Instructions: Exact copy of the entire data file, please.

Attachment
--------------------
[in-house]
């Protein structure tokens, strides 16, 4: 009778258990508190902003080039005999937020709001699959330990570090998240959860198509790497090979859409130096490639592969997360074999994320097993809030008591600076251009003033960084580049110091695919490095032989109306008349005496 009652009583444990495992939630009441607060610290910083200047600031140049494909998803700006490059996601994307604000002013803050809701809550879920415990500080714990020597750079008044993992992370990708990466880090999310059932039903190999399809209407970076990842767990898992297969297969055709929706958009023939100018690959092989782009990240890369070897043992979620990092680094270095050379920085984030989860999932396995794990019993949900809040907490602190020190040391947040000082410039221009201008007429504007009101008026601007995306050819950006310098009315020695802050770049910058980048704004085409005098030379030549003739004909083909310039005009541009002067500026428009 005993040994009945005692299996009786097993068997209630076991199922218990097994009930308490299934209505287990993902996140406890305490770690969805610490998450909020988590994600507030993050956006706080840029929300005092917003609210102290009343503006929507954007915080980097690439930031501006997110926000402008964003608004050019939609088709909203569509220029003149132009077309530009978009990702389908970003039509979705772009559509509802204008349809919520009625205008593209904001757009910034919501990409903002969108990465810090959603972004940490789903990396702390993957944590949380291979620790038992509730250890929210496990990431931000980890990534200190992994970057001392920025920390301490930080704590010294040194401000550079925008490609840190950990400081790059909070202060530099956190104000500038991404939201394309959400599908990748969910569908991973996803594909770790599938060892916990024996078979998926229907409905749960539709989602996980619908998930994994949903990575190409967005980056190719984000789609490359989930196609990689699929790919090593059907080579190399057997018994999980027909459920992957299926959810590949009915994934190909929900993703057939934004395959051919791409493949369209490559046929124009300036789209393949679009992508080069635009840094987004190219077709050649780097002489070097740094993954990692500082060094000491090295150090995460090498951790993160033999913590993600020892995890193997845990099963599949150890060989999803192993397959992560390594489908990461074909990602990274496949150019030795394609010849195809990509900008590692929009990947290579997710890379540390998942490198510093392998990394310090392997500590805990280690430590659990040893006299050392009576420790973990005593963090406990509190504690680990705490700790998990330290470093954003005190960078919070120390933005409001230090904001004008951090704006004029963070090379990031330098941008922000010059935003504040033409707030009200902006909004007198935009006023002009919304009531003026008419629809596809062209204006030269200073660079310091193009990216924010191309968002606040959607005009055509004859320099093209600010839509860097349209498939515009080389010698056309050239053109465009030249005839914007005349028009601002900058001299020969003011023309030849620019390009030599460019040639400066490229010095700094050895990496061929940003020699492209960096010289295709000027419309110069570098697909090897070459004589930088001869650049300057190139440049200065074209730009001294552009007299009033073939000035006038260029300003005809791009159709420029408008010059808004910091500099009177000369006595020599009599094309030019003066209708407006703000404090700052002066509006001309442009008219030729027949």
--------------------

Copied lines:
[in-house]
């Protein structure tokens, strides 16, 4: 009778258990508190902003080039005999937020709001699959330990570090998240959860198509790497090979859409130096490639592969997360074999994320097993809030008591600076251009003033960084580049110091695919490095032989109306008349005496 009652009583444990495992939630009441607060610290910083200047600031140049494909998803700006490059996601994307604000002013803050809701809550879920415990500080714990020597750079008044993992992370990708990466880090999310059932039903190999399809209407970076990842767990898992297969297969055709929706958009023939100018690959092989782009990240890369070897043992979620990092680094270095050379920085984030989860999932396995794990019993949900809040907490602190020190040391947040000082410039221009201008007429504007009101008026601007995306050819950006310098009315020695802050770049910058980048704004085409005098030379030549003739004909083909310039005009541009002067500026428009 005993040994009945005692299996009786097993068997209630076991199922218990097994009930308490299934209505287990993902996140406890305490770690969805610490998450909020988590994600507030993050956006706080840029929300005092917003609210102290009343503006929507954007915080980097690439930031501006997110926000402008964003608004050019939609088709909203569509220029003149132009077309530009978009990702389908970003039509979705772009559509509802204008349809919520009625205008593209904001757009910034919501990409903002969108990465810090959603972004940490789903990396702390993957944590949380291979620790038992509730250890929210496990990431931000980890990534200190992994970057001392920025920390301490930080704590010294040194401000550079925008490609840190950990400081790059909070202060530099956190104000500038991404939201394309959400599908990748969910569908991973996803594909770790599938060892916990024996078979998926229907409905749960539709989602996980619908998930994994949903990575190409967005980056190719984000789609490359989930196609990689699929790919090593059907080579190399057997018994999980027909459920992957299926959810590949009915994934190909929900993703057939934004395959051919791409493949369209490559046929124009300036789209393949679009992508080069635009840094987004190219077709050649780097002489070097740094993954990692500082060094000491090295150090995460090498951790993160033999913590993600020892995890193997845990099963599949150890060989999803192993397959992560390594489908990461074909990602990274496949150019030795394609010849195809990509900008590692929009990947290579997710890379540390998942490198510093392998990394310090392997500590805990280690430590659990040893006299050392009576420790973990005593963090406990509190504690680990705490700790998990330290470093954003005190960078919070120390933005409001230090904001004008951090704006004029963070090379990031330098941008922000010059935003504040033409707030009200902006909004007198935009006023002009919304009531003026008419629809596809062209204006030269200073660079310091193009990216924010191309968002606040959607005009055509004859320099093209600010839509860097349209498939515009080389010698056309050239053109465009030249005839914007005349028009601002900058001299020969003011023309030849620019390009030599460019040639400066490229010095700094050895990496061929940003020699492209960096010289295709000027419309110069570098697909090897070459004589930088001869650049300057190139440049200065074209730009001294552009007299009033073939000035006038260029300003005809791009159709420029408008010059808004910091500099009177000369006595020599009599094309030019003066209708407006703000404090700052002066509006001309442009008219030729027949």